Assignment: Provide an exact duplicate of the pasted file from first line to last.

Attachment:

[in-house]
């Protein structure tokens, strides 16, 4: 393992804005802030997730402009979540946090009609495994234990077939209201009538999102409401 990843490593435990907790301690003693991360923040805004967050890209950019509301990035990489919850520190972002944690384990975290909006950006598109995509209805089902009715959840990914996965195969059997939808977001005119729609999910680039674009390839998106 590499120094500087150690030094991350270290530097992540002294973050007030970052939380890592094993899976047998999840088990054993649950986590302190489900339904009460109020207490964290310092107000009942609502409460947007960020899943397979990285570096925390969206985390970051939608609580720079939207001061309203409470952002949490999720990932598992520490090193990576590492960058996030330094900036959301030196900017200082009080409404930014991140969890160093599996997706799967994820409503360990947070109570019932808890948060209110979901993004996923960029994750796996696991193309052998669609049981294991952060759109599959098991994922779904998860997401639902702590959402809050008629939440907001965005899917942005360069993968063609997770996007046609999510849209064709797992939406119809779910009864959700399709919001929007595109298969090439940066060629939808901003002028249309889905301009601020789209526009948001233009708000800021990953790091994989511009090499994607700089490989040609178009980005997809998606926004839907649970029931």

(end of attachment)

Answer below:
[in-house]
């Protein structure tokens, strides 16, 4: 393992804005802030997730402009979540946090009609495994234990077939209201009538999102409401 990843490593435990907790301690003693991360923040805004967050890209950019509301990035990489919850520190972002944690384990975290909006950006598109995509209805089902009715959840990914996965195969059997939808977001005119729609999910680039674009390839998106 590499120094500087150690030094991350270290530097992540002294973050007030970052939380890592094993899976047998999840088990054993649950986590302190489900339904009460109020207490964290310092107000009942609502409460947007960020899943397979990285570096925390969206985390970051939608609580720079939207001061309203409470952002949490999720990932598992520490090193990576590492960058996030330094900036959301030196900017200082009080409404930014991140969890160093599996997706799967994820409503360990947070109570019932808890948060209110979901993004996923960029994750796996696991193309052998669609049981294991952060759109599959098991994922779904998860997401639902702590959402809050008629939440907001965005899917942005360069993968063609997770996007046609999510849209064709797992939406119809779910009864959700399709919001929007595109298969090439940066060629939808901003002028249309889905301009601020789209526009948001233009708000800021990953790091994989511009090499994607700089490989040609178009980005997809998606926004839907649970029931």